Space weather will delay your trains

The image shows the Earth and Sun in space, with the Earth surrounded by purple hued radiation belts.
An illustration of the Sun interacting with Earth’s magnetosphere.
NASA's Goddard Space Flight Center/Mary Pat Hrybyk-Keith

Fluctuations in space weather are disrupting train signals and causing significant delays. A project investigating the effect of solar storms on railway signals will be presented this week at the National Astronomy Meeting (NAM 2022) by Cameron Patterson, a PhD student at Lancaster University.

The sun’s tendency to affect technology on Earth, as well as in space, is known as space weather. In railways, electric currents caused to flow in the earth by solar activity can interfere with the normal operation of signals, turning green signals to red even when there is no train nearby.

Patterson says: “Most of us have at one point heard the dreaded words: ‘your train is delayed due to a signalling failure’, and while we usually connect these faults to rain, snow and leaves on the line, you may not have considered that the Sun can also cause railway signals to malfunction.”

To track the location of trains, a railway line is split into small, consecutive segments called ‘blocks’ with an average length of 1-2 km. Each block is tied to a signal that tells you if there is a train currently in that block. The signals are controlled by relays which detect currents in the system. Synonymous to traffic lights, the signals turn green if the block is empty and a current is detected, or red if the block is occupied and no current is detected.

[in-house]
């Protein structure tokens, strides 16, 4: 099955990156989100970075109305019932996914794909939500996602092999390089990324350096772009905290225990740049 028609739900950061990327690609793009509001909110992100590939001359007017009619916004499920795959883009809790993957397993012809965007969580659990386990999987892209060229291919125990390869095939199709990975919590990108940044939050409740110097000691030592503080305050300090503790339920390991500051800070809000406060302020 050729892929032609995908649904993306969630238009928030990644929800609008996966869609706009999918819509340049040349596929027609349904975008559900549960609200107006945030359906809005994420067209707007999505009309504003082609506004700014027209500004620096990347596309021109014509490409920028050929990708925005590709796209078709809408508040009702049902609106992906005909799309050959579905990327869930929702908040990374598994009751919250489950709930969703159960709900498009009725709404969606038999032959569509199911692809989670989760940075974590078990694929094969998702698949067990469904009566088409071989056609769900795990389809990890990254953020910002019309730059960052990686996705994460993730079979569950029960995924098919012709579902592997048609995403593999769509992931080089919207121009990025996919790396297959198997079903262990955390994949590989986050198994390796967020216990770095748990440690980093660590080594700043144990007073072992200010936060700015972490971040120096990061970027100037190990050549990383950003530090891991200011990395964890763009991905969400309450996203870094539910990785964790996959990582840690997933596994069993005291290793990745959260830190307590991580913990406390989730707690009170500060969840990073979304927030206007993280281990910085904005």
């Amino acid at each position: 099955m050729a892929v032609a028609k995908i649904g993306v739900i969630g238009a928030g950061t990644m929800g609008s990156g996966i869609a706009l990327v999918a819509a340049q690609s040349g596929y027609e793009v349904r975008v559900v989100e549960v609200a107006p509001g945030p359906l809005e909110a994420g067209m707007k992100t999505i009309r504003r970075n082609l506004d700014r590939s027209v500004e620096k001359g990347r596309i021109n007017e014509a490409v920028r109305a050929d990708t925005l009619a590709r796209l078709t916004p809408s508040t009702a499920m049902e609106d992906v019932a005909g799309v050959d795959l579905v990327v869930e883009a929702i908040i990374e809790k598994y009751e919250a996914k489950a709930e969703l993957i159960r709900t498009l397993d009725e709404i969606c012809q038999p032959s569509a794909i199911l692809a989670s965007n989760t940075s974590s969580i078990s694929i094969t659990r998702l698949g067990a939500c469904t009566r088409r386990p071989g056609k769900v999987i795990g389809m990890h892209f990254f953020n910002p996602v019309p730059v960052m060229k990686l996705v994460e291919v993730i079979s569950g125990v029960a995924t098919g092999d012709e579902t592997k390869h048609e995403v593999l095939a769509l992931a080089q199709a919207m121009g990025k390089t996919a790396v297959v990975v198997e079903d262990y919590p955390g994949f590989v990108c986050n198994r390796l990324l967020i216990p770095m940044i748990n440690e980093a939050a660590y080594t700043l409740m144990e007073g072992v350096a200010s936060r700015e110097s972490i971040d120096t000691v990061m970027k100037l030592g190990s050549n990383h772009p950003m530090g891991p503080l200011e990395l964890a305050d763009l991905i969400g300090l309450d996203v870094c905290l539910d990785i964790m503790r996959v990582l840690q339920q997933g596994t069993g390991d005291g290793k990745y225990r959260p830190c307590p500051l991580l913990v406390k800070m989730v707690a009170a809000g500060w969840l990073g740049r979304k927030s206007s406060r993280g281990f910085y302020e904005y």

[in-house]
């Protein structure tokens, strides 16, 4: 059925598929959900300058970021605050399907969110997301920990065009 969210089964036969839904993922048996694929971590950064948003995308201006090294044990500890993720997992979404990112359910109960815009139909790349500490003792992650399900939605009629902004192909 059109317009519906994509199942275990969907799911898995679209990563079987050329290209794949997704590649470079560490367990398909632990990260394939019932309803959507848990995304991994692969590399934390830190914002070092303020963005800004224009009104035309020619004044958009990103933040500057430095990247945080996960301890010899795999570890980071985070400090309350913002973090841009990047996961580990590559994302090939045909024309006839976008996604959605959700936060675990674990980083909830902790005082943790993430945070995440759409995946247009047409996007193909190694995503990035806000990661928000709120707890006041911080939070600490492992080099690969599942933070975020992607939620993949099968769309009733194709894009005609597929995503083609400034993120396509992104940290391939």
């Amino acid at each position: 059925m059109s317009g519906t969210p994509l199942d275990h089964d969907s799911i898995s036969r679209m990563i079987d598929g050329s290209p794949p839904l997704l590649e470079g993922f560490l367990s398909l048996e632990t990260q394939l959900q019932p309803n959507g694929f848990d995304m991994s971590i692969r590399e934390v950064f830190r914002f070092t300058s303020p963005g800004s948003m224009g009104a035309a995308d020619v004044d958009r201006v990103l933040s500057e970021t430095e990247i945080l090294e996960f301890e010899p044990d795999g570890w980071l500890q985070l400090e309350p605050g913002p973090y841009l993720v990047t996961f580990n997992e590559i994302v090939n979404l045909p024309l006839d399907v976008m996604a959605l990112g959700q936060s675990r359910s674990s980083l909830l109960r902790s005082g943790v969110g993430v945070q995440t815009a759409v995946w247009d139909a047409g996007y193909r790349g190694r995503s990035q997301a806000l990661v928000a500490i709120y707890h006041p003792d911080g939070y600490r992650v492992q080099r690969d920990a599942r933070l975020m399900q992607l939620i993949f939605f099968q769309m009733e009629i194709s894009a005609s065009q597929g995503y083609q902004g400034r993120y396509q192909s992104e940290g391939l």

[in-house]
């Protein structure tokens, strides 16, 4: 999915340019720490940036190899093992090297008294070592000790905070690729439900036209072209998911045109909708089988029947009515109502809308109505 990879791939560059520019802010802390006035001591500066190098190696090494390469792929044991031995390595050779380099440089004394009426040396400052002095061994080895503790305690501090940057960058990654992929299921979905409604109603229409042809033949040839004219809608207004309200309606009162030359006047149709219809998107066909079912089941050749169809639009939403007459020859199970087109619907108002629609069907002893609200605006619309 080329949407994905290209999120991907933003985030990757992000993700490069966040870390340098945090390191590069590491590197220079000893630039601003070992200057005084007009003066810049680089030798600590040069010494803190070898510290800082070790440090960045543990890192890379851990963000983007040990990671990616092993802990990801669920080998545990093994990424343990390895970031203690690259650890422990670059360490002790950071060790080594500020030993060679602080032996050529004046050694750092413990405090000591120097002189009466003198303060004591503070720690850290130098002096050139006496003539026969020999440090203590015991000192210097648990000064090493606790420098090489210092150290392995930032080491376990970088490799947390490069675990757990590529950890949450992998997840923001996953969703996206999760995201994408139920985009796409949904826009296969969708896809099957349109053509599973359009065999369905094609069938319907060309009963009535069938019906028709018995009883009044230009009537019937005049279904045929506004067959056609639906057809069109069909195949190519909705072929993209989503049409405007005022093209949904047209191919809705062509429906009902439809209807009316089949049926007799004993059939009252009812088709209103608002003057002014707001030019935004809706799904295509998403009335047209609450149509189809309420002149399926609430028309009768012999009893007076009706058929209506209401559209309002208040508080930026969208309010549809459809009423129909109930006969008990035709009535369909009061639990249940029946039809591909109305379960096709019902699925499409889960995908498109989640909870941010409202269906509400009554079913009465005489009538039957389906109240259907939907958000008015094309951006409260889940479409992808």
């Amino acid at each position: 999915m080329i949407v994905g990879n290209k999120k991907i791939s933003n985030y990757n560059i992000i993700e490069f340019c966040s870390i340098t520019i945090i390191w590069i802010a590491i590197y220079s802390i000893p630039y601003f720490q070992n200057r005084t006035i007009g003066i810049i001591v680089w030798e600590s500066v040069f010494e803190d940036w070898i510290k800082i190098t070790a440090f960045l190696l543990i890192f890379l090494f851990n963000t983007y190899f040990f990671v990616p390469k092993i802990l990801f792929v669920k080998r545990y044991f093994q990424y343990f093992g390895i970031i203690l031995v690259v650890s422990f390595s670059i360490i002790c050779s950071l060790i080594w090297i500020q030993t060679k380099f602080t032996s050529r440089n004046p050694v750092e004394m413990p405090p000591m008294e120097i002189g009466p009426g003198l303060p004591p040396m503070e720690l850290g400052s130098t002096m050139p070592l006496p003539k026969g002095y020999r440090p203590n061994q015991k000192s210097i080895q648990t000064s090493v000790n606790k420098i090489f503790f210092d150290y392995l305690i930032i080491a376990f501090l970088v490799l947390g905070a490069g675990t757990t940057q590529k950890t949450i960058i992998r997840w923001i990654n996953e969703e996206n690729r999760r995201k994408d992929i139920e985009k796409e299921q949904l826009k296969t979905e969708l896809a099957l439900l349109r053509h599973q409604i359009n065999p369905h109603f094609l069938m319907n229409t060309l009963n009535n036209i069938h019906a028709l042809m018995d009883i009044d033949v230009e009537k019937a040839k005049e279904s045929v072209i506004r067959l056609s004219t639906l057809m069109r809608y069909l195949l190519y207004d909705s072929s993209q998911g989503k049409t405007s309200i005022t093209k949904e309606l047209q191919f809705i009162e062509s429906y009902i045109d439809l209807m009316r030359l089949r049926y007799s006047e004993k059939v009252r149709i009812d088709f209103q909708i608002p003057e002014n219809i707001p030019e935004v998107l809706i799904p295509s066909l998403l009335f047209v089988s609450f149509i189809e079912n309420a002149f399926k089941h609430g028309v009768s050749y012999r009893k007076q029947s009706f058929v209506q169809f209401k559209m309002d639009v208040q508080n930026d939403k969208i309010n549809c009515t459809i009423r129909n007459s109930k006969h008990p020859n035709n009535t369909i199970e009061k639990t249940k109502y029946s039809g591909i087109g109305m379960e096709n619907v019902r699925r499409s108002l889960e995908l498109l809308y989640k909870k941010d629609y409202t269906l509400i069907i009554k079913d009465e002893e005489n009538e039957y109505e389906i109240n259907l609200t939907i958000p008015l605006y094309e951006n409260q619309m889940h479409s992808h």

Solar storms can off-set the balance of currents controlling the light signals on train lines, causing lights to show clear sections as occupied with a red light. Evidence shows that stronger solar storms cause more signals to malfunction, thus increasing the amount time the train is delayed.

A team of researchers at the University of Lancaster have modelled the impacts of solar storms on two segments of the UK railway network: a South-North line from Preston to Lancaster and a West-East line from Glasgow to Edinburgh.

Technological problems can occur as a result of solar storms with a range of strengths: from medium storms with electric field strengths of 2V/km to strong storms at 4V/km. In the past, values of higher than 7 V/km have been detected along railways in Sweden. Estimates of extreme solar storms have predicted events with strengths of up to 20 V/km.

Interestingly, the results suggest that signalling failures can occur even with moderate storms. So, while these estimates are unsettling, there is still cause for concern without these extreme storms.

Describing the future of his work, Patterson says: “We are now working on looking at the case where trains are present on the line, and how strong a storm needs to be to turn a red signal back to green - a far more hazardous scenario potentially leading to crashes!”

Media contacts

Dr Robert Massey
Royal Astronomical Society
Tel: +44 (0)20 7292 3979
Mob: +44 (0)7802 877 699

Ms Gurjeet Kahlon
Royal Astronomical Society
Mob: +44 (0)7802 877700

Ms Cait Cullen
Royal Astronomical Society

Science contacts

Cameron Patterson
Lancaster University

Professor James Wild
Lancaster University

Images and Captions

Image link:
Caption:An illustration of the Sun interacting with Earth’s magnetosphere.
Credit: NASA's Goddard Space Flight Center/Mary Pat Hrybyk-Keith